Unbalanced and unwise: Labor and the politics of warmongeringMar 10, 2023
Where does Albanese stand when it comes to the latest attempts by The Age and the Sydney Morning Herald to manufacture a new wave of anti-China hysteria in Australia? Is he amenable to the beating of the drums of war? Or does he have the intelligence to resist this dangerous nonsense? The omens are not good.
Australia’s media have long been notorious for their provincialism, populism and their mostly third-rate reporting and commentaries. The Age and The Sydney Morning Herald have taken this to a new low with their unhinged accounts of five so-called experts predicting war with China in the next three years, urging the Albanese government to increase the country’s security preparedness, no matter what the cost. How will the government react to this latest eruption of confected anti-China press sensationalism?
PM Albanese reputedly belongs to the left faction of the Labor Party which, since World War II, has maintained a commendable record of opposing Australia’s involvement in war, be it Vietnam, Iraq, Afghanistan, or whatever. However, since assuming the prime ministership, Albanese seems to be softening in whatever resolve he might have had to resist Australia joining its “great and powerful ally” in the USA’s latest manoeuvrings against China.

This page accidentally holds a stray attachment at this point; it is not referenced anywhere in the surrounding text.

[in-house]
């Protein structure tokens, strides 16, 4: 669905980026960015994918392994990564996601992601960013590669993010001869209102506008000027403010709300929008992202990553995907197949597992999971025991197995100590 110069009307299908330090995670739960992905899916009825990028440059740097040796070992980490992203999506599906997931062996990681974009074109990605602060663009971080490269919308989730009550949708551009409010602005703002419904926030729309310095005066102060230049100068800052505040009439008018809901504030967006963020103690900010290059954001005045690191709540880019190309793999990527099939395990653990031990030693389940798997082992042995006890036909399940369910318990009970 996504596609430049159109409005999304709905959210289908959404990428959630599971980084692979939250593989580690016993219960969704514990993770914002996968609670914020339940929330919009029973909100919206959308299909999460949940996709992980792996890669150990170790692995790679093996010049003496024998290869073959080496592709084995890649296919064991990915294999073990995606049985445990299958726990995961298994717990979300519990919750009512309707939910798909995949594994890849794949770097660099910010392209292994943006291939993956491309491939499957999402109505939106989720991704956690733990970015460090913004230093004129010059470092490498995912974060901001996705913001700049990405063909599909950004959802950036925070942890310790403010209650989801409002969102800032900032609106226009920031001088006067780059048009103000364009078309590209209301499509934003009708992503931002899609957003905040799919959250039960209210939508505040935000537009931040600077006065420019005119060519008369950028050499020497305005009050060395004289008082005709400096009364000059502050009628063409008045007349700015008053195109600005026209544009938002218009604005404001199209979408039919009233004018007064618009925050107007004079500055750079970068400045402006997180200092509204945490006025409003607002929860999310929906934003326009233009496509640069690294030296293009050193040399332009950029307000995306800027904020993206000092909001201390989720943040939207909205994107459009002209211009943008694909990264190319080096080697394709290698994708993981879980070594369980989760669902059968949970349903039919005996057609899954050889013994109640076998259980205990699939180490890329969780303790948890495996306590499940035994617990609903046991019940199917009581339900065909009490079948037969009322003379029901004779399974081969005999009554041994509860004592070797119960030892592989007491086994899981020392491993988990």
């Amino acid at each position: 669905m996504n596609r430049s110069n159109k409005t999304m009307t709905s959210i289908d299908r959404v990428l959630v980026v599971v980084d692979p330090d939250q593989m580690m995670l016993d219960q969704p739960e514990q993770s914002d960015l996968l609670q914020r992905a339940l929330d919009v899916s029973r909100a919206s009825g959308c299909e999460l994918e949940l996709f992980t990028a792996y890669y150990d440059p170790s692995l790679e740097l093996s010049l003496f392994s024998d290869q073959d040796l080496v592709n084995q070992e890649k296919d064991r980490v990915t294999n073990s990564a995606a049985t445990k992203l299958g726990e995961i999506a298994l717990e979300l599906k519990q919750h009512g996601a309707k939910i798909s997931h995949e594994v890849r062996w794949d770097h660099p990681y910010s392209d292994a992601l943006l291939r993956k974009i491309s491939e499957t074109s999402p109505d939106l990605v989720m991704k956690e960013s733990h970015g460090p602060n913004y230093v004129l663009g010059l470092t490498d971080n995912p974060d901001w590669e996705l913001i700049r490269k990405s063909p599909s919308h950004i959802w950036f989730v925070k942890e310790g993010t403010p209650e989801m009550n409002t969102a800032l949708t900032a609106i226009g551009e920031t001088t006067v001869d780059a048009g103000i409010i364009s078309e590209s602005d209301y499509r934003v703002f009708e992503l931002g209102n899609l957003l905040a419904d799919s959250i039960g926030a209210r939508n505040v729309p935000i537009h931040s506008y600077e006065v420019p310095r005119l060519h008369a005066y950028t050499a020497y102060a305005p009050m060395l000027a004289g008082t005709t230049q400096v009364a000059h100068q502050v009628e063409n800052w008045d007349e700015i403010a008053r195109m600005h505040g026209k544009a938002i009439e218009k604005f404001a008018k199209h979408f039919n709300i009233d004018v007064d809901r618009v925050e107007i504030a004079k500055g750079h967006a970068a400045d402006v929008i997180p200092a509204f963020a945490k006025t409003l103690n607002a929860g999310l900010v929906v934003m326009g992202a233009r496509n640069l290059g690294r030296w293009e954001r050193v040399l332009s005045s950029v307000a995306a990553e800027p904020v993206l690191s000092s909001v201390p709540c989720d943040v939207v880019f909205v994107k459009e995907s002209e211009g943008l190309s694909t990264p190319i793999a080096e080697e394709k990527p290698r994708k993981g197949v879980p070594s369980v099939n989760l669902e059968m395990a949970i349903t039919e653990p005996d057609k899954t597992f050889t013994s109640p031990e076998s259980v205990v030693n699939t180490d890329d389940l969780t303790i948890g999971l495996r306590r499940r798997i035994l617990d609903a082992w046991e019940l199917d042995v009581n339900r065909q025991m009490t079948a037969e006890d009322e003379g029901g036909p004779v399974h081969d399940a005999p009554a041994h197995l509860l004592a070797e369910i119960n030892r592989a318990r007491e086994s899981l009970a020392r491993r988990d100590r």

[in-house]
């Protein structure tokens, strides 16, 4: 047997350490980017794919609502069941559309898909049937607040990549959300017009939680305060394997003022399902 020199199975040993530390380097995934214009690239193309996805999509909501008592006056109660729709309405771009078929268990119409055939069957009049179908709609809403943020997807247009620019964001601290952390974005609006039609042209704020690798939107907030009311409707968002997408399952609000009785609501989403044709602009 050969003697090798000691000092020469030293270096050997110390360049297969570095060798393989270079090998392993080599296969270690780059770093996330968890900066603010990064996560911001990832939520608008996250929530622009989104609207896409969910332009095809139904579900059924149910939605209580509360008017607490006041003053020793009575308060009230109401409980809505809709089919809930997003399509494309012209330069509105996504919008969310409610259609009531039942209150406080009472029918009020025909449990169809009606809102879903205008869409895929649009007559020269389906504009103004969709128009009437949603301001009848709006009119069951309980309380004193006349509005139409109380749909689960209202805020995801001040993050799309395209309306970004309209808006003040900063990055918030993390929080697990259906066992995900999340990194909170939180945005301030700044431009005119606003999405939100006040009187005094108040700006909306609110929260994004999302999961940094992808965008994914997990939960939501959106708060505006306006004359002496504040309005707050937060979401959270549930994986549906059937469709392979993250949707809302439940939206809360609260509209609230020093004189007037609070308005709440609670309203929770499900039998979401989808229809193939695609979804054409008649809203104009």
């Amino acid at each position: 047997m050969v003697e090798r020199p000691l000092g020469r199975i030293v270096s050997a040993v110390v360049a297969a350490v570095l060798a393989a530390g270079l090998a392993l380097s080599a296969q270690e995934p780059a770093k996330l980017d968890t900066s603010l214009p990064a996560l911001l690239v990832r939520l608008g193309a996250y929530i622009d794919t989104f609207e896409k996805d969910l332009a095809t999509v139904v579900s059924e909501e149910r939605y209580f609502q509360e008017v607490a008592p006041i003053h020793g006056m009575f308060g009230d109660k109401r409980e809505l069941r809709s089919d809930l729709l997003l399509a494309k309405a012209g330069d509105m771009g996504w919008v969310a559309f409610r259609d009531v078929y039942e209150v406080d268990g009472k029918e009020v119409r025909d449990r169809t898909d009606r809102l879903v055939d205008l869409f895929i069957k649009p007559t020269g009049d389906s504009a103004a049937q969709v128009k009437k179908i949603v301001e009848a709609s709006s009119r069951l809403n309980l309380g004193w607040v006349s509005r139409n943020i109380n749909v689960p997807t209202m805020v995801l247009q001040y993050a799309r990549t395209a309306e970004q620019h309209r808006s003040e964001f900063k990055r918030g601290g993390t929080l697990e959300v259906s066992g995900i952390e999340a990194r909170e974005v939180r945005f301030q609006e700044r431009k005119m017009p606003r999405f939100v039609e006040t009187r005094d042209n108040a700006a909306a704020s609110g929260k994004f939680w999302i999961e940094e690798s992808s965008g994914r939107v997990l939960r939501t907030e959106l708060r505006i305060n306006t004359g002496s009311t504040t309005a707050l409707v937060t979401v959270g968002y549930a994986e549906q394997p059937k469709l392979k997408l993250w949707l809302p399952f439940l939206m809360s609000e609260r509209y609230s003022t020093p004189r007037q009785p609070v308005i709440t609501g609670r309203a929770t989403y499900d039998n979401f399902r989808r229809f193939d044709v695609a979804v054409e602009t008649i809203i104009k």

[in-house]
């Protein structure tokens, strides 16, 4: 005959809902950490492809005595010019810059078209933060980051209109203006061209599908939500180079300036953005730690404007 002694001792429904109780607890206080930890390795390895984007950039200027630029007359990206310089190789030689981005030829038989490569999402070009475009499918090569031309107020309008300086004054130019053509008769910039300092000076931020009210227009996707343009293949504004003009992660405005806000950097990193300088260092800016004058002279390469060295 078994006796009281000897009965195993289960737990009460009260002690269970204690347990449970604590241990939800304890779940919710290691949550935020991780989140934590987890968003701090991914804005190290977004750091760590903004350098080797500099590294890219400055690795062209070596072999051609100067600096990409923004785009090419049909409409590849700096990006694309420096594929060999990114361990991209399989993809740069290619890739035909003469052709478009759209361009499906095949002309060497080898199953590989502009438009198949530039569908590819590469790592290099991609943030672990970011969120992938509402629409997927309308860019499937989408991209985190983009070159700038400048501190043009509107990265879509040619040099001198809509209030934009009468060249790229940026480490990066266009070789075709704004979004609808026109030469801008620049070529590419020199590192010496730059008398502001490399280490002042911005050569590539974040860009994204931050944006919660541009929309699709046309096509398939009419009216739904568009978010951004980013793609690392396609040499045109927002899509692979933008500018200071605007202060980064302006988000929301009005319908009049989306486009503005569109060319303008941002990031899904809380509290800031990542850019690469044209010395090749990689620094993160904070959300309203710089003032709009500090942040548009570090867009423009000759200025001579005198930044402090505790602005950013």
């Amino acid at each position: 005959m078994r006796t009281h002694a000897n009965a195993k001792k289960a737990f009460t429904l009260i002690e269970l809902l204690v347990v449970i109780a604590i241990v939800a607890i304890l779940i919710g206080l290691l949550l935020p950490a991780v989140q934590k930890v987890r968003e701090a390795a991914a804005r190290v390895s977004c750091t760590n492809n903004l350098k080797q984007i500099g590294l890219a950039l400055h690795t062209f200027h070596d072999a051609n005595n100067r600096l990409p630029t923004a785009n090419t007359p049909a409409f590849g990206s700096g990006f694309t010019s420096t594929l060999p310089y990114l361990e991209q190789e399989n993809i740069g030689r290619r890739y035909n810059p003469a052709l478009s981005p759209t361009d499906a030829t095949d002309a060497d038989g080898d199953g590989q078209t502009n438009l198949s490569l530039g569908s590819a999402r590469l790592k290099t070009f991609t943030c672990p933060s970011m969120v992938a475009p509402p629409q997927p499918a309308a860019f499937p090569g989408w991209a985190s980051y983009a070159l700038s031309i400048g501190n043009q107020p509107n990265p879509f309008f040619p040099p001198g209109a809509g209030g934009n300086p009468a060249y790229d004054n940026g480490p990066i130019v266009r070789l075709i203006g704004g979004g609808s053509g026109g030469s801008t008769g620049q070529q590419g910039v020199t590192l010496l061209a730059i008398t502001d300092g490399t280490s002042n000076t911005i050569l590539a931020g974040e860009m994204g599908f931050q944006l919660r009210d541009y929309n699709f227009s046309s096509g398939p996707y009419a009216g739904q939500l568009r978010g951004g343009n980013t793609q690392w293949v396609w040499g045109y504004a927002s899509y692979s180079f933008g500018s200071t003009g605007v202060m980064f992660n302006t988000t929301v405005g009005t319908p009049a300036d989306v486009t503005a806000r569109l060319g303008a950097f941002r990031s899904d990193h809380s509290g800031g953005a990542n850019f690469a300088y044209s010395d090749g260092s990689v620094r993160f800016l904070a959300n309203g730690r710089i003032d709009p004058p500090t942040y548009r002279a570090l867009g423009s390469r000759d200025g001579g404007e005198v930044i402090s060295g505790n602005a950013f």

Will the Albanese government ape the craven actions of past Coalition governments by committing Australian troops and the country’s military resources to an American war against China?
It’ s important to recall the power of the military-industrial complex in the United States when it comes to assessing American military policy. Private manufacturers of every kind of military equipment in America soak up about 400 billion US taxpayers’ dollars annually. Some rich company executives and shareholders benefit hugely from the largesse provided by the American public – as well as by those countries which purchase their defence and related military products. Australia stands out as one such country.
It is clearly in the interests of the military-industrial conglomerates for America and its compliant allies, either to be actively at war somewhere (anywhere) around the globe, or by feeling threatened by an impending attack from a powerful enemy. They all too readily supply the guns and bullets, the planes, ships, tanks, missiles, drones and associated communications technologies for warmongering. And so they profit.
Their arms dealers are active in military markets everywhere. Their sophisticated propaganda tentacles reach around the world. There are no lengths they will not go to in order to ensure their manipulations of public opinion will help them succeed wherever they are spruiking their terrible wares. Without war, they are nothing. War is their lifeblood. In the evilest sense, they are war profiteers.
In the past the Labor left has been aligned with the consciences of those Australians astute enough to be aware of the very real dangers of the American alliance and its military-industrial connections. These people were effective in opposing the Coalition’s disastrous and ultimately doomed commitment to the war in Vietnam. They helped inspire the large public marches protesting against Australia’s involvement in the Iraq war. They included leaders like Malcolm Fraser whose book Dangerous Allies remains one of the most intelligent analyses of the perils of the ANZUS alliance.